Punishing Hate: Bias Crimes Under American Law.

AuthorDillof, Anthony M.

PUNISHING HATE: BIAS CRIMES UNDER AMERICAN LAW. By Frederick M. Lawrence. Cambridge: Harvard University Press. 1999. Pp. xi, 269. $39.95.

The war against bias crimes is far from finished. In contrast, the battle over bias-crime laws is largely over. Bias-crime laws, as commonly formulated, increase the penalties for crimes motivated by bias. The Supreme Court has held that such laws do not violate the First Amendment.(1) Virtually every state has enacted some sort of bias-crime law.(2) Even the federal government, which may consider itself without power to enact a general bias-crime law,(3) has made bias a sentence-aggravating factor for the range of federal criminal offenses.(4) Bias-crime laws thus are an established feature of the legal landscape.

Against this background, Frederick Lawrence(5) has written Punishing Hate: Bias Crimes Under American Law. Punishing Hate is not a work of radical vision. It blazes no new trails in its method or its conclusions. Rather, it is a careful reconstruction of reasons and arguments underlying the current consensus approval of bias-crime laws. Accepting that bias should matter for the criminal law, it implies a better theory is needed of why bias should matter, and seeks to provide that theory.

To explain the importance of being biased, Lawrence analyzes bias-crime laws within the context of traditional moral theories and orthodox First Amendment concerns. He cogently explains the basic form and function of bias-crime laws, offers some useful refinements for their formulation, vigorously defends their moral soundness and constitutionality, and forcefully advocates their adoption by the federal government. Throughout, Lawrence displays an unwavering commitment to the ideal of equality, never leaving his readers in doubt as to where his sympathies lie. Occasionally voyaging into sophisticated areas of moral philosophy, criminal theory and federal jurisprudence, Lawrence presents his subjects with accessible, deliberate, and sometimes stirring prose. Punishing Hate also includes a number of extensive and well-researched appendices making the book a useful scholarly tool. Thus, Lawrence has written what may come to be regarded a classic liberal treatment of bias crimes and the laws governing them.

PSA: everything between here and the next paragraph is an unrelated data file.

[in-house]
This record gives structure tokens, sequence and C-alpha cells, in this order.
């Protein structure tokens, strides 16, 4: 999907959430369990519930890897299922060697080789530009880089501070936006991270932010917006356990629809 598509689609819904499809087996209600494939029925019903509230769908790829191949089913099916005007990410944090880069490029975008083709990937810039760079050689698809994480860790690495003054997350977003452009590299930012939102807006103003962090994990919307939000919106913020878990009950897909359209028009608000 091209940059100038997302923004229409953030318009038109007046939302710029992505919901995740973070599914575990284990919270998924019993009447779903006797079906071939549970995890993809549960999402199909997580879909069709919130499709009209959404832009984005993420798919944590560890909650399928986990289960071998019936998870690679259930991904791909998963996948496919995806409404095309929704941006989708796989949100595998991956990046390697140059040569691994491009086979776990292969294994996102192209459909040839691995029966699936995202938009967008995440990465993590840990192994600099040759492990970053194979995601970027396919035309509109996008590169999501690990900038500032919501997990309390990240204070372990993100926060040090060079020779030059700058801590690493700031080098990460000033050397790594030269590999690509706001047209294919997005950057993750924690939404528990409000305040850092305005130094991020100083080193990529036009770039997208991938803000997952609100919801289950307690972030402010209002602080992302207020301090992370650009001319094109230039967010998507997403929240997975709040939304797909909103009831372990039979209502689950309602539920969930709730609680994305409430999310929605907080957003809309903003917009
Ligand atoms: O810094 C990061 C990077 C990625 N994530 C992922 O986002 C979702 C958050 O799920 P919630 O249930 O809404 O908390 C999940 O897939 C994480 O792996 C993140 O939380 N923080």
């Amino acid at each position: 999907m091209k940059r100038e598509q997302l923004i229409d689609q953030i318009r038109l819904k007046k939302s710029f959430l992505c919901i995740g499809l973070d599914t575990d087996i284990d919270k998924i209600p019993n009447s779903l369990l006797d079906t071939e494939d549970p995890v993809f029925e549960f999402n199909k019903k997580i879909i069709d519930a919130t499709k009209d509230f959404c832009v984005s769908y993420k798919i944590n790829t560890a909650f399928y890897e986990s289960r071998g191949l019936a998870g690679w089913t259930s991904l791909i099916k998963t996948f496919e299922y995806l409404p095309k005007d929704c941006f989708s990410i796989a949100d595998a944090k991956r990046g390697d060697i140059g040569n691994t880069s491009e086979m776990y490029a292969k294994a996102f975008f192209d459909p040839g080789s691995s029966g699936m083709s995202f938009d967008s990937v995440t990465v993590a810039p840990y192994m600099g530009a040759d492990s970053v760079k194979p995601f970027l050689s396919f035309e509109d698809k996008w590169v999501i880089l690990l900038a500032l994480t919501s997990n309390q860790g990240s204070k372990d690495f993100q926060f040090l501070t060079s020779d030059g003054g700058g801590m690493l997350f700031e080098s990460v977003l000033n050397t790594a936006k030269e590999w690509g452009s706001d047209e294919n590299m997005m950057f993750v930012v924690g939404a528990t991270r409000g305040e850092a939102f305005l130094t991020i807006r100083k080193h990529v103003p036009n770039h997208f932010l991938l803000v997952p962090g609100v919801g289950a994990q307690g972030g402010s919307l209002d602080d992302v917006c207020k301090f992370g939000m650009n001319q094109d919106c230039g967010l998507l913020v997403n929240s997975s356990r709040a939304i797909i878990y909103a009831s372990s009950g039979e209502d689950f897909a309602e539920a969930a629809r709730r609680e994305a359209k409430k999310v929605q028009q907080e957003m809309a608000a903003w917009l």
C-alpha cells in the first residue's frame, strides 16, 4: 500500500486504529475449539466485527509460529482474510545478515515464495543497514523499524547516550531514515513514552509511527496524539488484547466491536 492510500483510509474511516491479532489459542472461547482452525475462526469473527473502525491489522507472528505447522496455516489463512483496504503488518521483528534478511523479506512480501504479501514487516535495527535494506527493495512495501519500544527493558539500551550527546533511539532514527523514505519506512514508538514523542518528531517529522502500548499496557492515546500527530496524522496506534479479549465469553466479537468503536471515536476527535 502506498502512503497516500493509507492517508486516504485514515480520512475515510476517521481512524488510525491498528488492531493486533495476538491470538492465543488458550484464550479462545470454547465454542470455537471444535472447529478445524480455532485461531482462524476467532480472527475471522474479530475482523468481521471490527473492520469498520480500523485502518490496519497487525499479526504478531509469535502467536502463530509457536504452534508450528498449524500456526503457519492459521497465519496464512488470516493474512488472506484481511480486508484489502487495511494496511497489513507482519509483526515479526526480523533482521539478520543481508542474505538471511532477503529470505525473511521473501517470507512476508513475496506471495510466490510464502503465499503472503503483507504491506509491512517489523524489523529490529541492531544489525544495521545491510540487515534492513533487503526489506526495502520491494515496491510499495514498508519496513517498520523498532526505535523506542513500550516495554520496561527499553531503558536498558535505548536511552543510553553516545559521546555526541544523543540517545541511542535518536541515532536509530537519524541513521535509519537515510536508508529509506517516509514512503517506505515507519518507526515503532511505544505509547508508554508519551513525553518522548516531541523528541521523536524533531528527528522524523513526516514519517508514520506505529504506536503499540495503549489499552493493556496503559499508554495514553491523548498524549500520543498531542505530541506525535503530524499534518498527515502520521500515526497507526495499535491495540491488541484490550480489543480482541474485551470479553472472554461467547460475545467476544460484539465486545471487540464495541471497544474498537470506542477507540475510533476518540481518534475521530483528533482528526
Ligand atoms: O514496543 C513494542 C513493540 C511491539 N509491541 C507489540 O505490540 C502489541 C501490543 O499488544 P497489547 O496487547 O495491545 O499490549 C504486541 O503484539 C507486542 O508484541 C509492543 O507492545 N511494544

To say that Lawrence has presented a classic liberal treatment of his topic, however, is not to say that his valorizing of bias-crime laws will persuade the as-yet unconverted. Encompassing a variety of independent ideals, liberalism(6) occasionally yields merely plausible answers to difficult social issues. As will be discussed, Lawrence in Punishing Hate often seems to give unjustified priority to the ideal of equality. When the moral issues concerning desert become controversial, when the empirical evidence concerning social impact becomes thin, when the proper formulation of a law becomes debatable, when the commands of the Constitution become unclear, when the meaning expressed by an official act becomes ambiguous, Lawrence is willing to let the rhetorical appeal of equality carry the day. Thus, while Lawrence does not settle for simplistic answers to the questions he asks, he often does not ask the hardest questions.

Intellectually, bias crimes are located at the intersection of sociology, moral philosophy, criminal justice, American history, clinical psychology, and cultural studies. Punishing Hate thus attempts to cover an enormously complex topic in relatively few pages. Lawrence's strategy is to concentrate on the issues of greatest concern to his intended audience: the interested layperson, the lawyer, and the legislator. In this Review, I shall strategically limit myself to discussing the three major issues of concern to Lawrence: the justification of bias-crime laws, the constitutionality of bias-crime laws, and the role of the federal government in prosecuting bias-crimes.


    In Chapter Three, Lawrence examines the central normative question: Are the increased penalties provided by bias-crime laws morally justified? Lawrence answers this question by applying both traditional consequentialist/utilitarian and deontological/retributive theories of punishment to bias-crime laws. Although such theories reflect deep philosophical differences, in practice they often converge. Both theories recognize that, generally speaking, the greater the harm associated with a criminal act, the greater the appropriate penalty. Likewise, both theories recognize that the mental state of the perpetrator is relevant in determining the magnitude of the penalty. There may, of course, be instances where consequentialist concerns for deterrence or incapacitation would authorize greater penalties than those recommended by desert-based forms of retributivism. Because such results are arguably unjust, Lawrence rejects a pure utilitarian theory of punishment in favor of a mixed theory, i.e., a utilitarian theory of punishment with desert-based side-constraints (p. 50). He then examines bias crimes in light of the mental states and harms associated with them. As discussed below, he concludes that both pure retributive and mixed theories of punishment support bias-crime laws.(7)